How can we distinguish an honest and good scholar from a bad and misleading. I used to think before that they are all honest so I didn't understand why Islam was telling me to be so evil. It also makes me confused because why would someone dedicate so much time for the sake of Allah to be a scholar and then be misleading?
Scholars are humans and are subject to all the forces and temptations that cause humans to be unjust at times. Sometimes out of anger or a personal dislike for someone, a person may feel strongly tempted to say or do something unjust.
As for finding who the best scholars and thinkers are, even the pagans of Mecca recognized the good and honorable character of Prophet Muhammad even though they rejected his mission. The reason they could do that was that they saw that the Prophet never lied, had impeccable manners, never broke promises and never betrayed anyone’s trust. Truthfulness and honorableness are characteristics that are relatively easy to discover in people.
Judge Muslim scholars and intellectuals according to their manners and character and how much they are like the best people mentioned in the Quran. Trustworthy Muslims do not scoop down to personal attacks. They are polite, even toward the rudest of people. They do not get angry. They admit the limits of the evidence instead of trying to convince you that their opinion is correct. If a Muslim is desperate to convince you of something so that you start to feel uncomfortable, as if they are trying to convince you to make a leap of faith and to submit to their opinion, that is a very strong red flag that that person is not trustworthy.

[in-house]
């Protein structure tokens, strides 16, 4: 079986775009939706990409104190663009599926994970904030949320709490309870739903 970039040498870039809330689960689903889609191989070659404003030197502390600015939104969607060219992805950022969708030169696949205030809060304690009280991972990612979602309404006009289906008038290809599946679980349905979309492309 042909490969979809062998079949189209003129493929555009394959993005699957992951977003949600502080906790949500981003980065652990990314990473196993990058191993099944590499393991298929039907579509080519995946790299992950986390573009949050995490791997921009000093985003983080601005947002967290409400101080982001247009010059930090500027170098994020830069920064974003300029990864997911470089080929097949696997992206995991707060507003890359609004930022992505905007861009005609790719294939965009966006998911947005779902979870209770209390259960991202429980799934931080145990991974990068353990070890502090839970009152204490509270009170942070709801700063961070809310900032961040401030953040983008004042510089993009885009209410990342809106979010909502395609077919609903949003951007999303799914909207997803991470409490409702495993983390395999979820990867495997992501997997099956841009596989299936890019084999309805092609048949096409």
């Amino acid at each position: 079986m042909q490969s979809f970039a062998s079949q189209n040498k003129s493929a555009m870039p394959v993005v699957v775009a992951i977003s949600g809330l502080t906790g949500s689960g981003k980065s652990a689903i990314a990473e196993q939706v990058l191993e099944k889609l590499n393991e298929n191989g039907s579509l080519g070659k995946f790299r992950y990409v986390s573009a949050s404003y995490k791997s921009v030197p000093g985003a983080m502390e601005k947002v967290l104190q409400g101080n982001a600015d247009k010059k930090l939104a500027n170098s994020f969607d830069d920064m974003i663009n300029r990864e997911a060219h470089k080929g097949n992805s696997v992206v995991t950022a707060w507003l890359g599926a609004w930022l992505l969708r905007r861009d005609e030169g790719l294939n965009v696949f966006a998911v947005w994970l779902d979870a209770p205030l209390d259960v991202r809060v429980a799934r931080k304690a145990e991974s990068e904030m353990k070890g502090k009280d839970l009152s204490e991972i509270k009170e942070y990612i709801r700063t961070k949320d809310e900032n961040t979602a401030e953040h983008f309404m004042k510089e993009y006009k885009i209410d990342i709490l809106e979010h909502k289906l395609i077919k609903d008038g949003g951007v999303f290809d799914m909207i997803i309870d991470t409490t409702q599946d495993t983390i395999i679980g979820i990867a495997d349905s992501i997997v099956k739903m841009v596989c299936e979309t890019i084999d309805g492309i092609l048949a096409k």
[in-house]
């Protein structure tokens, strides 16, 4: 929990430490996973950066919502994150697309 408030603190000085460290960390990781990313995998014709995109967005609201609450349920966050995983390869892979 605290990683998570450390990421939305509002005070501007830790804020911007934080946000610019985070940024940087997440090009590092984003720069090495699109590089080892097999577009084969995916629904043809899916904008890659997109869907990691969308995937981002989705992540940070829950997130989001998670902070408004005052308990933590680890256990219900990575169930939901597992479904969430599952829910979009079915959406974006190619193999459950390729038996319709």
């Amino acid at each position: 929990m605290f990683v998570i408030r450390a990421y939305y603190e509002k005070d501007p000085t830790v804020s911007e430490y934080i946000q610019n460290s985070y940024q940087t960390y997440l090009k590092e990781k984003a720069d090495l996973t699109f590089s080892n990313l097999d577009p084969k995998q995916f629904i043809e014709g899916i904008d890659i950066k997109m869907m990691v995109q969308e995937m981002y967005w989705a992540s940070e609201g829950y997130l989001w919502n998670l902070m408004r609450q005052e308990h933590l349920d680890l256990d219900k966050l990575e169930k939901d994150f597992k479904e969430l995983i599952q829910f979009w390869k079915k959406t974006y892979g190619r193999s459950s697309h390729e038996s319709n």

Trustworthy Muslims respect the fact that you are an honored human in the sight of God whose dignity and conscience are inviolable, they consider you a respected human whether you agree or disagree with them, while untrustworthy Muslims consider you an instrument; if you agree with them and submit to them, they will be nice and kind, and if you refuse to do that, they become rude. They are tribalists who only consider you a proper human if you belong to their “tribe” (sect, madhhab, etc.), and if you do not belong to it they treat you as if you were subhuman.
Above I have described the extreme examples of trustworthy and untrustworthy people. Most people fall somewhere between the two extremes since no human is perfect, so how much you trust someone should depend on how close they are to the trustworthy or untrustworthy side.
If you are sincere in your faith and you have the Quran to guide you, it would be easy for you to distinguish between those who are most trustworthy and those who are least. Those who fall victim to misguided and harmful doctrines generally do so because of flaws in their faith; they follow a person who offers them a lax version of Islam that helps them continue sinful lifestyles or one that offers them wealth, connections or glory, and they choose to follow them despite the warnings of their intellect and conscience. In Islam, since you have been blessed with an intellect and conscience, you are considered responsible for who you choose to follow. Saying “I followed the wrong person” is not a valid excuse, because you are considered sufficiently intelligent and capable to distinguish between trustworthy and untrustworthy people yourself (there might of course be rare exceptions). In two passages (2:165-167 and 34:31-33) the Quran mentions God rejecting the excuses of people on the Day of Judgment who say they were only following others.